US midterm milestones: Women, LGBTQ and black candidates break barriers

Across the US, women, LGBTQ and black candidates have broken barriers as part of a new generation of politicians elected to governor’s offices and seats in Congress.

The Massachusetts Democrat has become the country’s first openly lesbian candidate to be elected to the office of governor.

In Maryland, voters elected the state’s first black governor.

Vermont will finally send a woman to Congress, after being the only US state not to ever have female representation in the House of Representatives.


Massachusetts governor-elect Maura Healey, center left, during a Democratic election night party in Boston (Michael Dwyer/AP)

The number of women serving as governors will hit double digits for the first time in 2023, with at least 11 women set to lead states.

Nine had already won their races; two other races had not been decided but featured women candidates in both parties.

The US has never had more than nine female governors in office at a time, a record set in 2004, according to the Center for American Women and Politics.

One of the winners, Maura Healey, is the first woman to be elected to Massachusetts’ top post and also makes history by becoming the country’s first openly lesbian candidate to be elected governor.

If Democrat Tina Kotek wins Oregon’s gubernatorial race, where The Associated Press has not declared a winner, she may join Ms Healey in making history as a lesbian candidate elected governor.

Maryland voters chose Democrat Wes Moore, who will be the state’s first black governor.


Wes Moore speaks to supporters after he was declared the winner of the Maryland gubernatorial race in Baltimore (Julio Cortez/AP)

He is only the third black candidate in the country to be elected governor.

Mr Moore, a combat veteran, led one of the nation’s largest anti-poverty organizations and campaigned on creating equal opportunity for his state residents.

He flips a governor’s office from Republican to Democratic. The current Republican governor Larry Hogan is term limited.

Florida, meanwhile, is sending the first member of Gen Z to Congress, with the comfortable victory of Democrat Maxwell Frost, a 25-year-old black man with Cuban heritage.


Democratic candidate for Florida’s 10th Congressional District Maxwell Frost celebrates with supporters in Orlando (Stephen M Dowell/Orlando Sentinel, via AP)

Mr Frost campaigned on gun control and Medicare for all and secured high-profile endorsements from progressive US senators Bernie Sanders and Elizabeth Warren.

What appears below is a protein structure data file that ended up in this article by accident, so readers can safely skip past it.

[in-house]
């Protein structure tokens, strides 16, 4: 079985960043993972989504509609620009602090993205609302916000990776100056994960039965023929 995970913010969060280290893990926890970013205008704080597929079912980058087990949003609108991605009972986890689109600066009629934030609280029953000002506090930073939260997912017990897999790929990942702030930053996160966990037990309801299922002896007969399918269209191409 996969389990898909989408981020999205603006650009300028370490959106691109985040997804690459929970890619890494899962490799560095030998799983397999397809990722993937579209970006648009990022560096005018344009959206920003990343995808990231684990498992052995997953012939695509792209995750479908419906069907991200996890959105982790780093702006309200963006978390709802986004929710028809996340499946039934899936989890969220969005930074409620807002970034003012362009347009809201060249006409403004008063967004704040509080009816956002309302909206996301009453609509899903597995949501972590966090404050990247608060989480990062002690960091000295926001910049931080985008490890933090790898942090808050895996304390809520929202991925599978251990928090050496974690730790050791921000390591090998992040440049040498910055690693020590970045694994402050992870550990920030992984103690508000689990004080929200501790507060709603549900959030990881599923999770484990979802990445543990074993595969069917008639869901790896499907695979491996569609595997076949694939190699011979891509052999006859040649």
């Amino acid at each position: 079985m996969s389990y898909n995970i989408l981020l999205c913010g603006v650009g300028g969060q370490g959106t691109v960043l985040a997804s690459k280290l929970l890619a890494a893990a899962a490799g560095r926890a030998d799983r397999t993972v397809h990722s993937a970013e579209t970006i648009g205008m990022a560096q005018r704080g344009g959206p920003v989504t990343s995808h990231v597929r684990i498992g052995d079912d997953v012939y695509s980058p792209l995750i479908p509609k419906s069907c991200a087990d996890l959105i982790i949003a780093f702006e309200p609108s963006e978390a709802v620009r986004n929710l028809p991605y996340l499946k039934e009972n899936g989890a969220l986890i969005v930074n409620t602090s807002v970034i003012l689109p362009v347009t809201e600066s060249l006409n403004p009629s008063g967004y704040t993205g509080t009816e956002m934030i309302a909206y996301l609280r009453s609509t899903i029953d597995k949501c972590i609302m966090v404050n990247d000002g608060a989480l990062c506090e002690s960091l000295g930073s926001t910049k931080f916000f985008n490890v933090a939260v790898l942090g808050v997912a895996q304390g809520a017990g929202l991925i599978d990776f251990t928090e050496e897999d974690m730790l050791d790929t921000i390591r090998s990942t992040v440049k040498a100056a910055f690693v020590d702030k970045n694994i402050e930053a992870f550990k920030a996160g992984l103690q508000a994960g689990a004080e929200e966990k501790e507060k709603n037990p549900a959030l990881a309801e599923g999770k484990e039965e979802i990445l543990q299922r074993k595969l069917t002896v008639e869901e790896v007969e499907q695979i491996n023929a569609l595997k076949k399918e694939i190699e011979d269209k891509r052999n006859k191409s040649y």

The seat had been left open when Val Demings decided to run for the Senate but Florida’s 10th District, which includes the Orlando area, is reliably Democratic.

Vermont has already had a female governor but it is the only state that has never sent a woman to Congress.

Democrat Becca Balint, president of the Vermont Senate, will reach that milestone and also become the first openly gay person to fill the state’s single seat in the US House of Representatives.


Becca Balint gives a victory speech in Burlington after being elected Vermont’s first woman and first openly gay person to represent Vermont in Congress (Lisa Rathke/AP)

Other notable firsts include:

– First female governor of Arkansas

Sarah Huckabee Sanders will become the first woman governor of Arkansas. Ms Sanders, a Republican, rose to prominence when she served as White House press secretary for former president Donald Trump between 2017 and 2019. Her victory also makes her the first daughter of a former governor to fill the position held by her father. Mike Huckabee was governor of Arkansas from 1996 to 2007.

– Pennsylvania elects its first black congresswoman

Democratic state representative Summer Lee’s victory in the state’s 12th District makes her Pennsylvania’s first black congresswoman. The Pittsburgh-based House seat was open after Mike Doyle announced his retirement.

– Illinois elects its first Latina congresswoman

Delia Ramirez, a Democrat, defeated Republican Justin Burau to represent Illinois’s 3rd District, in Chicago. Ms Ramirez, 39, was the first Guatemalan American to serve in the Illinois General Assembly.

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